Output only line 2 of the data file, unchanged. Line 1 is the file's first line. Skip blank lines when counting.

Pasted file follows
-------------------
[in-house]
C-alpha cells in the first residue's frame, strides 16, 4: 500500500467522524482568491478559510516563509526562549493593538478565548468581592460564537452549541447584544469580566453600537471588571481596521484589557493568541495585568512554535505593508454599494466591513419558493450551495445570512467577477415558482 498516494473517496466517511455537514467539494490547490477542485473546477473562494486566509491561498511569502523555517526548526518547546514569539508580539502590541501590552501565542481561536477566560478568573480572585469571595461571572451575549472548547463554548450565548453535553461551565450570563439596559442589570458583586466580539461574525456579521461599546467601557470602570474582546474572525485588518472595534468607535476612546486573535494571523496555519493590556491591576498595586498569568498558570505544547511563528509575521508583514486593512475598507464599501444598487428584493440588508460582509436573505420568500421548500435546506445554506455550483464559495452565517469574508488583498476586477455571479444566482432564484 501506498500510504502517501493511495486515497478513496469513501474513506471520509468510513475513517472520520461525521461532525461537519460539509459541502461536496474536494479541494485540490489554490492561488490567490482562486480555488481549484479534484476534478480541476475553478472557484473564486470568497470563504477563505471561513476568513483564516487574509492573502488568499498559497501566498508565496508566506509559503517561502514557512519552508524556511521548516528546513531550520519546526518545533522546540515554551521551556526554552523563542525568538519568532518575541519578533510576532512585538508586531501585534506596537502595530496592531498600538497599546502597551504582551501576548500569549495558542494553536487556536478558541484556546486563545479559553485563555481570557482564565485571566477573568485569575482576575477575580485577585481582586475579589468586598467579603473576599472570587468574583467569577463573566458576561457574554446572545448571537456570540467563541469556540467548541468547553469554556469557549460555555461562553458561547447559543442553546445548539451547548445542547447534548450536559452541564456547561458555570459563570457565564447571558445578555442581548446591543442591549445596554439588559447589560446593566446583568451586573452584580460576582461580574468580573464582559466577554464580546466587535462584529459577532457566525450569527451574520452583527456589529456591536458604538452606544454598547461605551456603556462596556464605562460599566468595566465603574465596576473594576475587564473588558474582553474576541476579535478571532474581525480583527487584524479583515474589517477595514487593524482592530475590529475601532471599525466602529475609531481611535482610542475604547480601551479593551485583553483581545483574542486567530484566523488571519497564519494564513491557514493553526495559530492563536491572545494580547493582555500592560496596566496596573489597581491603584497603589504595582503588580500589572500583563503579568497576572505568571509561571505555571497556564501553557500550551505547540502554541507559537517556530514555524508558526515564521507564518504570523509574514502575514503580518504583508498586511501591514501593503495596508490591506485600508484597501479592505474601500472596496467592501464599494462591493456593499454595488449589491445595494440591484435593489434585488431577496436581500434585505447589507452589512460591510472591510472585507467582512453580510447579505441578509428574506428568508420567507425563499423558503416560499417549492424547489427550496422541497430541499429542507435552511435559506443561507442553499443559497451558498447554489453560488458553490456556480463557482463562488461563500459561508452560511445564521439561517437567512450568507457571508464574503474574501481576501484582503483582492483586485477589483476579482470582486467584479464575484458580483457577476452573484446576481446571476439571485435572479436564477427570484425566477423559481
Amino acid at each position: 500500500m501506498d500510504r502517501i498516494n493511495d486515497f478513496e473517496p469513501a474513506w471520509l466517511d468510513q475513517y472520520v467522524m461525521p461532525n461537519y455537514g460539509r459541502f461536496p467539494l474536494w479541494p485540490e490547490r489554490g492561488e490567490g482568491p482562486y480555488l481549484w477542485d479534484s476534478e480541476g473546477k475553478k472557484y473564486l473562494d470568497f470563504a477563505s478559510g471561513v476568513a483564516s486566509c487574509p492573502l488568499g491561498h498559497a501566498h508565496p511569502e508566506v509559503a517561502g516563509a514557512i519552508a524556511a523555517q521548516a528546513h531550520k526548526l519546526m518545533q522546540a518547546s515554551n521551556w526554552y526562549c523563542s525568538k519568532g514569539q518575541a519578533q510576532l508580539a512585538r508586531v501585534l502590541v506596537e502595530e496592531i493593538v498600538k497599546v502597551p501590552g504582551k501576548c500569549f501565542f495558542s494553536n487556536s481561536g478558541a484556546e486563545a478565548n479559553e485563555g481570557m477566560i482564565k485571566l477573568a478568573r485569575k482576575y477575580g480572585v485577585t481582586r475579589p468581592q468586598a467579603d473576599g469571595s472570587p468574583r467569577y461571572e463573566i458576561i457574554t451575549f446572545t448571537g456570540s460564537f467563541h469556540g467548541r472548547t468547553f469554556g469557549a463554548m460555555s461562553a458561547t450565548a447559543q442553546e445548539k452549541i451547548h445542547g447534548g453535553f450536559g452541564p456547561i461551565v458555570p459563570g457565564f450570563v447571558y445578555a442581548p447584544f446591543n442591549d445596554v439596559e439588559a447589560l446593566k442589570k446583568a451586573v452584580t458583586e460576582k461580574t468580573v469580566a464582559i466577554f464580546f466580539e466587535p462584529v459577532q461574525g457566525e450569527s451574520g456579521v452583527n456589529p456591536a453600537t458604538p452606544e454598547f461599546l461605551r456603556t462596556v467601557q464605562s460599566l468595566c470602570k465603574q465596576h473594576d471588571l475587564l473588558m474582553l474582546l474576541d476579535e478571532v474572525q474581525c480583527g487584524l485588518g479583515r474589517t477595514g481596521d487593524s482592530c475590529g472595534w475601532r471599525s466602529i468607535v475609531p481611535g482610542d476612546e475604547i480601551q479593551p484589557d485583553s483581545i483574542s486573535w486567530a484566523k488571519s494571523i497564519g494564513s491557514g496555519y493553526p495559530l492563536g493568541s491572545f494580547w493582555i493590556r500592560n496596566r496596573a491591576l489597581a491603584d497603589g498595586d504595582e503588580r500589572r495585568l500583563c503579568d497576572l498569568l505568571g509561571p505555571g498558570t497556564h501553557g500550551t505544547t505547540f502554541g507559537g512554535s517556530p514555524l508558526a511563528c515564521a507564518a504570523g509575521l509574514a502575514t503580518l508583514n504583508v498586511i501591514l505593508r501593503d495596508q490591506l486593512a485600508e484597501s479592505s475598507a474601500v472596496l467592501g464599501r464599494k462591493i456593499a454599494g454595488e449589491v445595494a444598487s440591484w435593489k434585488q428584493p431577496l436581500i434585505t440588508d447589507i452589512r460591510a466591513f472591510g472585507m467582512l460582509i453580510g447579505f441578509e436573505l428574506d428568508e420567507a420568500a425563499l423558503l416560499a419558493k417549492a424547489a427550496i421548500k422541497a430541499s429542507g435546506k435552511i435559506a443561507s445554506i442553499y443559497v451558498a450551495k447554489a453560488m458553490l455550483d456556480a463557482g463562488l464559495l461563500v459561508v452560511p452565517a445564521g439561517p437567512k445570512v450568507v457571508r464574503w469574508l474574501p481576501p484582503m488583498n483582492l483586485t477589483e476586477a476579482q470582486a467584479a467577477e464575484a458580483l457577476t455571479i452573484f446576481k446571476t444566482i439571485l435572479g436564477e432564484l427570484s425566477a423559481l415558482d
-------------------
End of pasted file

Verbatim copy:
C-alpha cells in the first residue's frame, strides 16, 4: 500500500467522524482568491478559510516563509526562549493593538478565548468581592460564537452549541447584544469580566453600537471588571481596521484589557493568541495585568512554535505593508454599494466591513419558493450551495445570512467577477415558482 498516494473517496466517511455537514467539494490547490477542485473546477473562494486566509491561498511569502523555517526548526518547546514569539508580539502590541501590552501565542481561536477566560478568573480572585469571595461571572451575549472548547463554548450565548453535553461551565450570563439596559442589570458583586466580539461574525456579521461599546467601557470602570474582546474572525485588518472595534468607535476612546486573535494571523496555519493590556491591576498595586498569568498558570505544547511563528509575521508583514486593512475598507464599501444598487428584493440588508460582509436573505420568500421548500435546506445554506455550483464559495452565517469574508488583498476586477455571479444566482432564484 501506498500510504502517501493511495486515497478513496469513501474513506471520509468510513475513517472520520461525521461532525461537519460539509459541502461536496474536494479541494485540490489554490492561488490567490482562486480555488481549484479534484476534478480541476475553478472557484473564486470568497470563504477563505471561513476568513483564516487574509492573502488568499498559497501566498508565496508566506509559503517561502514557512519552508524556511521548516528546513531550520519546526518545533522546540515554551521551556526554552523563542525568538519568532518575541519578533510576532512585538508586531501585534506596537502595530496592531498600538497599546502597551504582551501576548500569549495558542494553536487556536478558541484556546486563545479559553485563555481570557482564565485571566477573568485569575482576575477575580485577585481582586475579589468586598467579603473576599472570587468574583467569577463573566458576561457574554446572545448571537456570540467563541469556540467548541468547553469554556469557549460555555461562553458561547447559543442553546445548539451547548445542547447534548450536559452541564456547561458555570459563570457565564447571558445578555442581548446591543442591549445596554439588559447589560446593566446583568451586573452584580460576582461580574468580573464582559466577554464580546466587535462584529459577532457566525450569527451574520452583527456589529456591536458604538452606544454598547461605551456603556462596556464605562460599566468595566465603574465596576473594576475587564473588558474582553474576541476579535478571532474581525480583527487584524479583515474589517477595514487593524482592530475590529475601532471599525466602529475609531481611535482610542475604547480601551479593551485583553483581545483574542486567530484566523488571519497564519494564513491557514493553526495559530492563536491572545494580547493582555500592560496596566496596573489597581491603584497603589504595582503588580500589572500583563503579568497576572505568571509561571505555571497556564501553557500550551505547540502554541507559537517556530514555524508558526515564521507564518504570523509574514502575514503580518504583508498586511501591514501593503495596508490591506485600508484597501479592505474601500472596496467592501464599494462591493456593499454595488449589491445595494440591484435593489434585488431577496436581500434585505447589507452589512460591510472591510472585507467582512453580510447579505441578509428574506428568508420567507425563499423558503416560499417549492424547489427550496422541497430541499429542507435552511435559506443561507442553499443559497451558498447554489453560488458553490456556480463557482463562488461563500459561508452560511445564521439561517437567512450568507457571508464574503474574501481576501484582503483582492483586485477589483476579482470582486467584479464575484458580483457577476452573484446576481446571476439571485435572479436564477427570484425566477423559481